Plan your trip
Many people travelling to Europe just buy a ticket to London or Paris, and decide to travel for four or six weeks on the continent. If you fail to plan your visit, you will waste a lot of time finding suitable accommodation, travelling to different cities, and most likely will miss many and important sites. The first thing to do is to get a large-scale map and decide which cities you want to visit. If they close to each other you can use local transportation.
If on the other hand, you want to see many cities that happen to be far apart, you might want to think about a Eurailpass, or an old, or buy a reliable second hand car in Belgium (they are less expensive there) and then travel all over Europe. At the end of the trip you can try to sell it, or return it to the dealership, if you make arrangements at the time of purchase.
You can also get a new Renault in Paris form the factory, or have the car delivered to the airport upon your arrival. At the end of that trip you return the car to Renault and pay for the time you used it.
You can also travel by long distance buses for which long-term cards are available. Consider two or three countries if you are planning a two-week stay, four to six weeks, four to six three weeks, six to eight for four weeks. In Europe, countries are small and you can cross many in a few hours, but each country has several interesting sites.
It serves no purpose to travel, say to Bremen in northern Germany, and arrive at 3 p m, go to downtown for three to four hours, have dinner, sleep, and depart the following day. You should spend at least one full day in a relatively small city like Bremen.
In Paris, a week may be sufficient to visit and see only a fraction of what the city offers. If you want to visit Paris and stay there for two nights, try to arrive on Wednesday, as museums are closed on Mondays, and sometimes even on Tuesdays.
Take weather and season into consideration. In Germany, summers happen to be rainy. In March, Scandinavian countries are still relatively cold, as is Switzerland, due to altitude. Try to avoid redundancy – there is no need to visit both Italian and French Rivieras, (one is sufficient).
Why visit Oxford and Cambridge? Many prefer Cambridge to Oxford, but this is a personal choice. The Internet can provide a lot of valuable information including pictures.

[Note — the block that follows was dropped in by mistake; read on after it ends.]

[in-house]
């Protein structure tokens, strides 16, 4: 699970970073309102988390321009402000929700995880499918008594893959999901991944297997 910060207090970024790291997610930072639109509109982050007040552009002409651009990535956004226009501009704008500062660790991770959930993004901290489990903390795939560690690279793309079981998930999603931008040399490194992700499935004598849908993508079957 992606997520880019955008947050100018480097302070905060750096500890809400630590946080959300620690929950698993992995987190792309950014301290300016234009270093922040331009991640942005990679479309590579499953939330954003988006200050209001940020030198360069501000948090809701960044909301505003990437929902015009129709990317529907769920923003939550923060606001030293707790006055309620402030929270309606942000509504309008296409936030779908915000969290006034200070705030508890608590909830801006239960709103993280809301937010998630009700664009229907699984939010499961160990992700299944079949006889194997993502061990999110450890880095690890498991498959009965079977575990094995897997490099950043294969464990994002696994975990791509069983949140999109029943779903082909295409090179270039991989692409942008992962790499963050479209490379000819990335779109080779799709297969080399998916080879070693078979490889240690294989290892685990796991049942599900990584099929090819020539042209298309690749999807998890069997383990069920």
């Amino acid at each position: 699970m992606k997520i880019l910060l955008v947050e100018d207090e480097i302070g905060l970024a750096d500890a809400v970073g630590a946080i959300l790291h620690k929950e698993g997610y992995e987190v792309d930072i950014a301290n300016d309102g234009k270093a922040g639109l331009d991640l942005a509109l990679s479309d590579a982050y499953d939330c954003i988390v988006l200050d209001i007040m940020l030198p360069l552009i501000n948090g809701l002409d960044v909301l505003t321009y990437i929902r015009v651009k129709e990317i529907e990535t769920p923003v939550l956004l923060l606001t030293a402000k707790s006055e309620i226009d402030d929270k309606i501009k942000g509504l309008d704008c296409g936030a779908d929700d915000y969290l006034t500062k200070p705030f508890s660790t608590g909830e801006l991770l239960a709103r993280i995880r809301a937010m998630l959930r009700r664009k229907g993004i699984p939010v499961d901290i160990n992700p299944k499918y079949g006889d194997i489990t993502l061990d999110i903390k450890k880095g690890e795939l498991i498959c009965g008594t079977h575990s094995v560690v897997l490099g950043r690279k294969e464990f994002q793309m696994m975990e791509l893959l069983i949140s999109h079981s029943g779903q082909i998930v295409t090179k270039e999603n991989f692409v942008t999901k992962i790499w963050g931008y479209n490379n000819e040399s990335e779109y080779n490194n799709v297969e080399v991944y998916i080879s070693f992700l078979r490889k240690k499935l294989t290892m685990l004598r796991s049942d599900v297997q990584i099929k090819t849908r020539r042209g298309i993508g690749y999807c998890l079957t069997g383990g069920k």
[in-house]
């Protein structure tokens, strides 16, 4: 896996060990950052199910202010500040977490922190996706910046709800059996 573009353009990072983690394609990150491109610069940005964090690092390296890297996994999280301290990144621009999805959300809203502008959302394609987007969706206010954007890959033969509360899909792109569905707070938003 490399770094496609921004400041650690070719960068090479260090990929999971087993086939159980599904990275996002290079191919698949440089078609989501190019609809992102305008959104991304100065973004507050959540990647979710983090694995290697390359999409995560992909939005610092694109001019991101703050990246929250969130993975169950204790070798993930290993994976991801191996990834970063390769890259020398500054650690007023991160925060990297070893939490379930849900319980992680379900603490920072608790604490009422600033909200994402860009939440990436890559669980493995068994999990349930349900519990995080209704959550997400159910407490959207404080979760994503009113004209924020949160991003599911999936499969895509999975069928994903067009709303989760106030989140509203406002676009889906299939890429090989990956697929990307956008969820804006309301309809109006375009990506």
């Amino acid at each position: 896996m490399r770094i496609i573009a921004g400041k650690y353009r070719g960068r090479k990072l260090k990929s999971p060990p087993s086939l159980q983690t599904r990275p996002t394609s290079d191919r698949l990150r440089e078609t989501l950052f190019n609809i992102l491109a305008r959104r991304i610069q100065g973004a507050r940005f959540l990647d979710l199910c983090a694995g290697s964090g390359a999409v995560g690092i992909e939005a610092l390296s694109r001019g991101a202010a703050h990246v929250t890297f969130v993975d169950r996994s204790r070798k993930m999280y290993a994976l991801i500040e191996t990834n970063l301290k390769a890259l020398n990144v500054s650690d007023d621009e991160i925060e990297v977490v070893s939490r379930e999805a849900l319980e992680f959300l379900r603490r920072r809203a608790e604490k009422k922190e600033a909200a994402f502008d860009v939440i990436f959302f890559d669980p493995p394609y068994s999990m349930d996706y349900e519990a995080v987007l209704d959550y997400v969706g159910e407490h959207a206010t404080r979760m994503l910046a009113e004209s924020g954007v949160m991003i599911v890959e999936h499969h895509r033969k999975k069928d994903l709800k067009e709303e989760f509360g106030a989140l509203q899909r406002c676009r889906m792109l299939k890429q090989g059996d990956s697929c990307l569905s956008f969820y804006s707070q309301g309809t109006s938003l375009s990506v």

If you want to see a few Spanish cities, stay in Madrid, and take day trips to Toledo, Segovia, El Escorial (check my article on this website about El Escorial). Similarly, you can stay in Lisbon and take trips to Estoril, or if you have two days take the express train to Porto in the north.
In Portugal the state-owned railway offers seniors, regardless of their country of origin, 50 per cent discount upon presentation of your passport. Make your accommodation reservation online and be selective. You can stay in pensions (Bed and breakfast in North America), youth hostels, hostels, low-, medium- or high end hotels.
You can group countries, i.e the Netherlands, Belgium, Luxembourg, and France, or Germany, Switzerland and Austria, or Denmark, Sweden, and Norway. If you rent a car always park in a secure garage, or guarded parking lot, especially in Italy, or southern France. Most car rental companies outside of Italy will not rent if you tell them you plan to drive there.
In fact, organized crime in many European capitals during the high season is a major problem, especially in poorly policed cities like Rome, Madrid, and many major tourist destinations in southern Europe. Make a photocopy of the first three pages of your passport, and stash your cash in three or four separate places.
You can also use your credit card to withdraw from local ATM’s, but be aware that there are costs for withdrawal, and you pay for the exchange. If you decide to take cash, exchange it before your departure, and never at an airport exchange kiosk. Never exchange money in eastern European countries on the street regardless of favourable rates quoted.
Most major European cities offer publish transportation to and from the airport at reasonable cost. You may be approached upon arrival by taxi drivers or private car owner, ignore them, especially if you don’t speak the language.
Several northern European capitals offer special deals that combine transportation, restaurant meal discount coupon, and special prices for museums. They represent good value; if you intend to visit many museums and use publish transportation.
If you arrive in Rome’s main railway station and have no hotel reservation, “friendly” multilingual young people, offering accommodation nearby, may approach you. Beware! They work on commission.
The situation may be even worse upon arrival in a Middle Eastern country early in the morning after a long flight. You will be literally “assaulted” by dubious characters offering you all kinds of services. Ignore them!